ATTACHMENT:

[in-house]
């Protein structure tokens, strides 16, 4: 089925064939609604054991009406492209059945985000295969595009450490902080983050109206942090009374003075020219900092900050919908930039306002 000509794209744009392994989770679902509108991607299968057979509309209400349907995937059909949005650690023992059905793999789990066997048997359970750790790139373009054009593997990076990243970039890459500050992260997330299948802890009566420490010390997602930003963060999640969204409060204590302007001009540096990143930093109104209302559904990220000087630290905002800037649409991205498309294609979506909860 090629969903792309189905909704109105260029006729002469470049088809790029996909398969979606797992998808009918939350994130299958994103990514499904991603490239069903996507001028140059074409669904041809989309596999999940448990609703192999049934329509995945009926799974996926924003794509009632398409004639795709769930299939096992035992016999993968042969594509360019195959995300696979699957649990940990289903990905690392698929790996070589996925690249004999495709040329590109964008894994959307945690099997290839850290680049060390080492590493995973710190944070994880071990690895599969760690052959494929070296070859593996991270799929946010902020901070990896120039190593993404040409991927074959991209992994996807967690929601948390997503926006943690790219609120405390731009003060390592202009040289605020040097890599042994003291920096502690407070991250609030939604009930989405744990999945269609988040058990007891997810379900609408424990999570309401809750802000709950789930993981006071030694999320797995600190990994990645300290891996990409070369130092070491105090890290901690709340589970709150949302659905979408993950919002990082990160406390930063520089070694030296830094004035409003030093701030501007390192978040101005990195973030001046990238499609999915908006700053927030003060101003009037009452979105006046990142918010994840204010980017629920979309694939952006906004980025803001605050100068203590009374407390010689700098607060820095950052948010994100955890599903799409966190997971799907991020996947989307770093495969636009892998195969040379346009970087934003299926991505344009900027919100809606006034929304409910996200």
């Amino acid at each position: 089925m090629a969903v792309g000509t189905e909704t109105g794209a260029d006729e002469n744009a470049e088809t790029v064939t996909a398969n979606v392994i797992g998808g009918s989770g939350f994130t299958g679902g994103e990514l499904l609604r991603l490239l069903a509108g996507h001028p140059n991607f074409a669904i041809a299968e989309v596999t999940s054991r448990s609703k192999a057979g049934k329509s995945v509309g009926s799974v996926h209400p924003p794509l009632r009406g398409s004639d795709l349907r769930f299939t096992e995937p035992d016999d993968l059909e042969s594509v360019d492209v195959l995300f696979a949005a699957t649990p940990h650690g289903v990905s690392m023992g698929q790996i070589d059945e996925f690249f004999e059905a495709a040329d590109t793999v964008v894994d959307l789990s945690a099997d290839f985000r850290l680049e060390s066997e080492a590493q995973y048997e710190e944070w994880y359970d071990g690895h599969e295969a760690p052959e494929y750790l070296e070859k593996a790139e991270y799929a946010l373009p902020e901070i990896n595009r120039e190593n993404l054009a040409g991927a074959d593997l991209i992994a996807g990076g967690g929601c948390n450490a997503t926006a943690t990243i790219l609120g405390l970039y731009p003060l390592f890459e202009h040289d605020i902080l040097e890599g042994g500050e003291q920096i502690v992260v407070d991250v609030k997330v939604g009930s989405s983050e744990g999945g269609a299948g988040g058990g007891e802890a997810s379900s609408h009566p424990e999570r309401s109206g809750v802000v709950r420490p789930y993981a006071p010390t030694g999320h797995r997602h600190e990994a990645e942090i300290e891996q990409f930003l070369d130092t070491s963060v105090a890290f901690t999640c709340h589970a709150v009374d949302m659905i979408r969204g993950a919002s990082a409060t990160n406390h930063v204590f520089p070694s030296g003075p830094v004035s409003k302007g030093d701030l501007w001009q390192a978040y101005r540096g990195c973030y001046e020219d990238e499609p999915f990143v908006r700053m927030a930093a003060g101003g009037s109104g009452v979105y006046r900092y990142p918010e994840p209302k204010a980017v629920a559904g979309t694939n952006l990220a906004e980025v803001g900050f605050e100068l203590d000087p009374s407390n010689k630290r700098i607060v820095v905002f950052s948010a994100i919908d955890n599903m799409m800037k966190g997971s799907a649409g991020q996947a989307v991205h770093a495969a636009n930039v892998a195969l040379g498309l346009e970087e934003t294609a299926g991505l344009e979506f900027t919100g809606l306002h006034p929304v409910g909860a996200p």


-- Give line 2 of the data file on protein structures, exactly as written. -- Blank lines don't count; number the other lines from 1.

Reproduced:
């Protein structure tokens, strides 16, 4: 089925064939609604054991009406492209059945985000295969595009450490902080983050109206942090009374003075020219900092900050919908930039306002 000509794209744009392994989770679902509108991607299968057979509309209400349907995937059909949005650690023992059905793999789990066997048997359970750790790139373009054009593997990076990243970039890459500050992260997330299948802890009566420490010390997602930003963060999640969204409060204590302007001009540096990143930093109104209302559904990220000087630290905002800037649409991205498309294609979506909860 090629969903792309189905909704109105260029006729002469470049088809790029996909398969979606797992998808009918939350994130299958994103990514499904991603490239069903996507001028140059074409669904041809989309596999999940448990609703192999049934329509995945009926799974996926924003794509009632398409004639795709769930299939096992035992016999993968042969594509360019195959995300696979699957649990940990289903990905690392698929790996070589996925690249004999495709040329590109964008894994959307945690099997290839850290680049060390080492590493995973710190944070994880071990690895599969760690052959494929070296070859593996991270799929946010902020901070990896120039190593993404040409991927074959991209992994996807967690929601948390997503926006943690790219609120405390731009003060390592202009040289605020040097890599042994003291920096502690407070991250609030939604009930989405744990999945269609988040058990007891997810379900609408424990999570309401809750802000709950789930993981006071030694999320797995600190990994990645300290891996990409070369130092070491105090890290901690709340589970709150949302659905979408993950919002990082990160406390930063520089070694030296830094004035409003030093701030501007390192978040101005990195973030001046990238499609999915908006700053927030003060101003009037009452979105006046990142918010994840204010980017629920979309694939952006906004980025803001605050100068203590009374407390010689700098607060820095950052948010994100955890599903799409966190997971799907991020996947989307770093495969636009892998195969040379346009970087934003299926991505344009900027919100809606006034929304409910996200």